Real Music & Real Estate . . .

Yiddishe Cup’s bandleader, Bert Stratton, is Klezmer Guy.

He knows about the band biz and – check this out – the real estate biz, too.

You may not care about the real estate biz. Hey, you may not care about the band biz. (See you.)

This is a blog with a gamy twist. It features tenants with snakes and skunks, and musicians with smoked fish in their pockets.

Stratton has written op-eds for the New York Times, Wall Street Journal and Washington Post.



I joined the South Euclid Facebook page after I saw a recipe for the 3-cent toffee bars we used to get in the junior high cafeteria.

I recently listened to an interview with klez trumpeter Frank London, who grew up in Plainview, Long Island. Frank said Plainview in his day was all Jews and Italians. Just like my old neighborhood. My high school was 25-percent Italian, 25-percent Jewish, and the rest white-bread American, who didn’t count.

On the South Euclid Facebook group, Bruce Udelf, a classmate, remembered all. Bruce could tell you the recipe for the toffee bar, which he got from a retired cafeteria worker. I have one thing over Udelf: I still live in Cleveland, and he’s in California. I biked by Udelf’s house the other day. It looks the same.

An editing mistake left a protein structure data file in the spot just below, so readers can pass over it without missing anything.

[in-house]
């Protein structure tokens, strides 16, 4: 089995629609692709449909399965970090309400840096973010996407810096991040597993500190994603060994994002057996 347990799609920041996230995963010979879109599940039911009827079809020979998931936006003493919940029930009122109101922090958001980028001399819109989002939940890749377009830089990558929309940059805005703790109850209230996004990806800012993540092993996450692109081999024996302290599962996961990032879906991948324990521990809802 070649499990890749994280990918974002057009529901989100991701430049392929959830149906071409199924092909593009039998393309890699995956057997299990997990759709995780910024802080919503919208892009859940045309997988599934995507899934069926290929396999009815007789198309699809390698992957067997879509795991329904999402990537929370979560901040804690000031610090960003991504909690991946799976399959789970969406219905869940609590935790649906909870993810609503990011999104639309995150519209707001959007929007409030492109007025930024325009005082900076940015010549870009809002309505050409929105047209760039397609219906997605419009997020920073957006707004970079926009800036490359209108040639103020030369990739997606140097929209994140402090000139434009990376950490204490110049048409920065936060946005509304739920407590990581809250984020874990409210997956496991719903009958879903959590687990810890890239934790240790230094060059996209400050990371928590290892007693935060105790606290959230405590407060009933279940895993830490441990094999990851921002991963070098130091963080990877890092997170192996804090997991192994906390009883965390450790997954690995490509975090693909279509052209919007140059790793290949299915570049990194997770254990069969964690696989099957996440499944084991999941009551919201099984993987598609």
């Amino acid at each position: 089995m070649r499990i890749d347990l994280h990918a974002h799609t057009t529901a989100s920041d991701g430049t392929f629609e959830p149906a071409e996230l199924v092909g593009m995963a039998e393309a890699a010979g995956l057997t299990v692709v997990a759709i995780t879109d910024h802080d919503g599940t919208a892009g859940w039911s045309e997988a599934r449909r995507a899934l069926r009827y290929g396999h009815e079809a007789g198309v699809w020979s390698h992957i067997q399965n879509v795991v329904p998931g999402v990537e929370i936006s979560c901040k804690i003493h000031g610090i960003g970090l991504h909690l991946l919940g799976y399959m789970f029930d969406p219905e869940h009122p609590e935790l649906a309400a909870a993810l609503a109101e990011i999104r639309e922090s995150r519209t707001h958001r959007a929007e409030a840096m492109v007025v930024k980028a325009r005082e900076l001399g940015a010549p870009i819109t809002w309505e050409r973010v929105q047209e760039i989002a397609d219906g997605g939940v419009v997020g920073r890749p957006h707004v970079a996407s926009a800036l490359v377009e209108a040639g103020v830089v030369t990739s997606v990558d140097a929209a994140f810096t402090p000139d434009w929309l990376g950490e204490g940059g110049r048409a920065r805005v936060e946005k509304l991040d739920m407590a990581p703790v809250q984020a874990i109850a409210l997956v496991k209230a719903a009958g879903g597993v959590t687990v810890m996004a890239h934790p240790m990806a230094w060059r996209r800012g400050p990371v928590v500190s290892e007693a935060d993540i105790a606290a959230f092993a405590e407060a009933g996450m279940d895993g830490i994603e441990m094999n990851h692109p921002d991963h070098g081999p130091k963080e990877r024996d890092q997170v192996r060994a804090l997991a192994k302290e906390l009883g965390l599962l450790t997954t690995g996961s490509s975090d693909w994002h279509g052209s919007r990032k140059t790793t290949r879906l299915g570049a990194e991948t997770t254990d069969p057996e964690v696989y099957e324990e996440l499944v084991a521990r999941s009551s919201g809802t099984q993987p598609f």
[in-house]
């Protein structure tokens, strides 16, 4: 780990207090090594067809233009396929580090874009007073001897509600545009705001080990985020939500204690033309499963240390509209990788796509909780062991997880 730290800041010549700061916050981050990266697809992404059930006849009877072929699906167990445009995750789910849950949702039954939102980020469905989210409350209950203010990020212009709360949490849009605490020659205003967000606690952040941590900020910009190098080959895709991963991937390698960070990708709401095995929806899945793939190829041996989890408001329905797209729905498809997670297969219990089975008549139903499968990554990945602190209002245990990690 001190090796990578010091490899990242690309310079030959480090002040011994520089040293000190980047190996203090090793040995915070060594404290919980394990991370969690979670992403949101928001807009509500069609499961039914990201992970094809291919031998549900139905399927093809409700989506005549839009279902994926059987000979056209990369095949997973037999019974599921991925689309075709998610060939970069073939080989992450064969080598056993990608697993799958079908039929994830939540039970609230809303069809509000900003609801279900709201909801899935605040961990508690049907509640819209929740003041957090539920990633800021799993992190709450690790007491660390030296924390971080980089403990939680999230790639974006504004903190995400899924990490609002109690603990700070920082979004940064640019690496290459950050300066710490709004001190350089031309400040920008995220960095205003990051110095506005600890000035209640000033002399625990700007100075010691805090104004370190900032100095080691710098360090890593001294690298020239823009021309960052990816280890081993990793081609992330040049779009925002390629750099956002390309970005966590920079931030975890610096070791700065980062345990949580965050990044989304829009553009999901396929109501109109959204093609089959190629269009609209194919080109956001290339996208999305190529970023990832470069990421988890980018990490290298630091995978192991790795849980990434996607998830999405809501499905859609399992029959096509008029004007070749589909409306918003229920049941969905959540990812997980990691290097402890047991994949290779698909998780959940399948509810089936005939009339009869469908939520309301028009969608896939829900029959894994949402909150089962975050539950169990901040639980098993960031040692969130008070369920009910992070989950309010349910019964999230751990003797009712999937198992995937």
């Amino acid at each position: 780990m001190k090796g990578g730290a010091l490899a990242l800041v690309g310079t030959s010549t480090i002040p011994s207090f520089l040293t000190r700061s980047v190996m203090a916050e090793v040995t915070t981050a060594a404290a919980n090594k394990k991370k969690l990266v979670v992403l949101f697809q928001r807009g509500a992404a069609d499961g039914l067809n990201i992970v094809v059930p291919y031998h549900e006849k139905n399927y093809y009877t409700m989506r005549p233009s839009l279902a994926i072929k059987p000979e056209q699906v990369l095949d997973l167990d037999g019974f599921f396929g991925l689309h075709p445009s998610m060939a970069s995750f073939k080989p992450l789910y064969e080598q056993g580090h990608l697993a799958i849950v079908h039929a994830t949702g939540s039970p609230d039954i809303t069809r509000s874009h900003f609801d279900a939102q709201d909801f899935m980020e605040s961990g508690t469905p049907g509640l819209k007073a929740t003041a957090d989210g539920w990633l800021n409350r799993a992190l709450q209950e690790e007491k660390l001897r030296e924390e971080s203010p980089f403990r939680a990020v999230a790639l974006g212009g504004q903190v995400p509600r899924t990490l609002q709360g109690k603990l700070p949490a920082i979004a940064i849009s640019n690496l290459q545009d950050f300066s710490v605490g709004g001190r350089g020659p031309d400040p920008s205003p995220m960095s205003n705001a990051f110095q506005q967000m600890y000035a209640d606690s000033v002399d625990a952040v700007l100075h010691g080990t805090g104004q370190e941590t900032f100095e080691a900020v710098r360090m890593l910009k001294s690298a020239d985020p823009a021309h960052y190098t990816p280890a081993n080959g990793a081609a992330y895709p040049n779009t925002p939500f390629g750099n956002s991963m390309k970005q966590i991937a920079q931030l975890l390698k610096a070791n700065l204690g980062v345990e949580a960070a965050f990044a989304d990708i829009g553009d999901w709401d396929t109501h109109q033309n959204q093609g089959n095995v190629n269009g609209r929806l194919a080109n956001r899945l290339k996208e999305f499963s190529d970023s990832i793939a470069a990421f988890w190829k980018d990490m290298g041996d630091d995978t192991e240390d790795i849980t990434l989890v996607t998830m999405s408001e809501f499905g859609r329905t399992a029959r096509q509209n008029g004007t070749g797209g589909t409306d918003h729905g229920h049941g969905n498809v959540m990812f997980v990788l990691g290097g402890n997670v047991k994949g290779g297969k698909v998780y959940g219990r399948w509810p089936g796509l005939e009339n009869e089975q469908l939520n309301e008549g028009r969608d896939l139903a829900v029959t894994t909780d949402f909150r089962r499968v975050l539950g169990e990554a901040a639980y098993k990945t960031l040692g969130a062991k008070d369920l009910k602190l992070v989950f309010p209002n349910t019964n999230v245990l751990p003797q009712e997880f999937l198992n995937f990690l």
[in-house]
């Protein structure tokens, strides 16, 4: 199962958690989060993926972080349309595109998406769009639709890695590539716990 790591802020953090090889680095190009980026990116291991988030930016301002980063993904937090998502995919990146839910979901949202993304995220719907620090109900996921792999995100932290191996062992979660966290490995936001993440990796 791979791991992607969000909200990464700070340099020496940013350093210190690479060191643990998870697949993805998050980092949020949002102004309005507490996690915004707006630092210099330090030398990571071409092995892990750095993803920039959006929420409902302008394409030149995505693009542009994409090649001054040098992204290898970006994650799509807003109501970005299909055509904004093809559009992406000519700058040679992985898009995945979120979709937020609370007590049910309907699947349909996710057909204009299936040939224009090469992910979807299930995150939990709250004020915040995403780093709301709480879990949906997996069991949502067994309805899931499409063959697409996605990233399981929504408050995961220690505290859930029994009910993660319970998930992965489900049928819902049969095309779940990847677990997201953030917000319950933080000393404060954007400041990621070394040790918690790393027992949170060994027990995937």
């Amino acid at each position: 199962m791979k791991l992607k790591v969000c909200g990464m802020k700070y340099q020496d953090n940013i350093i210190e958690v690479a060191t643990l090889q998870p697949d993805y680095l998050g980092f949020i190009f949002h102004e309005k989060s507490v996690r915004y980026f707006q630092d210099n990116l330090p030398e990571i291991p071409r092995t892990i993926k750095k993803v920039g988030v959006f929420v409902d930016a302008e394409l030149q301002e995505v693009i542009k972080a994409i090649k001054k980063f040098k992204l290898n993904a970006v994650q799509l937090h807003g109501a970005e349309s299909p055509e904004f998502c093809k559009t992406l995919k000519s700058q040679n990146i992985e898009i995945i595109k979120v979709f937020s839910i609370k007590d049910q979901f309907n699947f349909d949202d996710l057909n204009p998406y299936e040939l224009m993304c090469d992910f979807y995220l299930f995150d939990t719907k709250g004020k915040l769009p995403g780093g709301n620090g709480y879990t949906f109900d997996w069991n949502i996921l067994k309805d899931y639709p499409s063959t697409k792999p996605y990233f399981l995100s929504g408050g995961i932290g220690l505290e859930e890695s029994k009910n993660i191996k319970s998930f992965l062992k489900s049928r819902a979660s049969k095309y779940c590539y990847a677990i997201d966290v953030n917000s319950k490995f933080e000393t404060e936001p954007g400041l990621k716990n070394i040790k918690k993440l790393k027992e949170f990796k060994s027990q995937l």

Right now I’m snoozing a bit on the South Euclid FB group. I need a slightly slower nostalgia drip. I can’t deal with three South Euclid flashbacks a day — about Mr. Lane (our sixth grade teacher), Chuckles candy, or the Kiwanis Club Ox Roast. I could probably handle two.

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1 Kenneth Goldberg { 01.27.21 at 10:21 am }

The “Growing Up in Cleveland Heights” Facebook Page is pretty lively. Actually not so much lately; they could use your vim and vigor even if you didn’t grow up there. I had to take myself off receiving the constant posts because it became too tempting for me to respond to inquiries, even though I hadn’t even been to Cleveland until I was 24. Of course you can always look up to see what’s doing on our Cleveland Heights Historical Society’s Facebook Page, which I manage. It would definitely enhance your cultural (and spiritual) enlightenment!

2 Seth B. Marks { 01.27.21 at 12:32 pm }

I’m getting sick of the emails with all the 1950’s stuff…never was a fan of mid-century design either.

3 Charlie B { 01.27.21 at 3:03 pm }

Don’t those ethnic identity percentages you specify get as gooey as melted toffee? It’s not so hard to imagine Jewish or Italian white breads both then and now.

4 Bert Stratton { 01.27.21 at 4:43 pm }

To Charlie B:

The Italian-American ethnic thing still existed in the 1960s. It wasn’t deracinated yet. It was more than a merit badge for eating pizza. The Jewish thing was strong, too, and still is. But yeah, entropy exists. I’m not speaking Yiddish, after all.

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